Every time a forever loop is made, the statement in the parentheses is

(i = 0; i < n(or some variable); i++)

Why doesn't this work?

(n > 0; n--)

1 Answer 1


What you have displayed are loops, but not forever loops. The first loop that you describe,

for(i = 0; i < n(or some variable); i++) 
    //do something 

is the standard construction of a loop that will start with i = 0 and increment on each pass until i is no longer less than n, at which time the loop ends and processing continues with the next line of code after the curly braces. You could do exactly the same thing with this:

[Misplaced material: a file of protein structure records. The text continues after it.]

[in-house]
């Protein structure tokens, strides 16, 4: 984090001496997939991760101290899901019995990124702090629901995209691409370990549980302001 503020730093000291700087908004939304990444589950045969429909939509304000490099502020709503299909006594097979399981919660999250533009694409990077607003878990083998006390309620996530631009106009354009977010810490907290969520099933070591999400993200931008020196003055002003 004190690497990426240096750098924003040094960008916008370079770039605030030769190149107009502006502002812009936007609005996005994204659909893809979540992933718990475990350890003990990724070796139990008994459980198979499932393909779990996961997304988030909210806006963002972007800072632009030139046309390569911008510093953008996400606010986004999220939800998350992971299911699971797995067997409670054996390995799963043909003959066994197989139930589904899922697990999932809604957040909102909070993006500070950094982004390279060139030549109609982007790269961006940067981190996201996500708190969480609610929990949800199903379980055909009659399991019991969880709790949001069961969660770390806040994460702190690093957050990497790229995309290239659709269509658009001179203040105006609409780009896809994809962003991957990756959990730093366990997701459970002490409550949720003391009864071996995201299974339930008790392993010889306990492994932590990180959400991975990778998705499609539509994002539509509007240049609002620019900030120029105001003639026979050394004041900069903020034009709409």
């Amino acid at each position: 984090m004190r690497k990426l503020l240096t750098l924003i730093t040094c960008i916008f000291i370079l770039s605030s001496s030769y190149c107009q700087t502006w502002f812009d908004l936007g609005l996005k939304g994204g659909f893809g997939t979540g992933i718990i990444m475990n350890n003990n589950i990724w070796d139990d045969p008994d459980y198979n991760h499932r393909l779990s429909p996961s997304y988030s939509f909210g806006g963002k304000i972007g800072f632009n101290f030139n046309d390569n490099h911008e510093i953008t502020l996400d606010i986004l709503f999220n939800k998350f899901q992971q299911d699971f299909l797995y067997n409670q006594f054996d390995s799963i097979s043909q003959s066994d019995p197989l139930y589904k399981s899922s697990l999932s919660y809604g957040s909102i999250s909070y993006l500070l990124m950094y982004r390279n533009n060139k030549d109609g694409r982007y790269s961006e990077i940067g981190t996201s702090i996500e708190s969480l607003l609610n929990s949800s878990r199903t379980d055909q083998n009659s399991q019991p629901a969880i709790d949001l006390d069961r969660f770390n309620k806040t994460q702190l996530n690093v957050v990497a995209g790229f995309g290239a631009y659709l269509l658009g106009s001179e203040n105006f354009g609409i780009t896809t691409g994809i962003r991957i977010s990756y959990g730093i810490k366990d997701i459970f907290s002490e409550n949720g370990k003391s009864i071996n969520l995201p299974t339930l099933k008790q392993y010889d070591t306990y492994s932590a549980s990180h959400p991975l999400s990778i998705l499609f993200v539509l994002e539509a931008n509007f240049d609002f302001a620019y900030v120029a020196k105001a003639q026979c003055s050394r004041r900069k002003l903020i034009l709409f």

for(i = n; i > 0; i--) 
    //do something 

The difference here is that i is decrementing from n to 1. At 0, the loop stops. There are many variations that you could use, some more suitable than others for a given use, but all just as valid. None of these are forever loops.

A forever loop would be such that the test condition is always true. It can also be accomplished by not having a test condition. Examples:

for(i=0;  ; i++) ...
for(   ; true; ) ...
for( ;  ; i++) ...

and so on. A more common construction of a forever loop is this:

while (true)
    // do something

This will run forever, or until some code inside the loop causes it to stop, such as a break or return statement.

If this answers your question, please accept this (or another) answer to close the question. Let's keep up on forum housekeeping. ;-)

  • interesting, I learned a lot more loops than I thought I would
    – BooFluff
    Commented Jun 2, 2015 at 2:30

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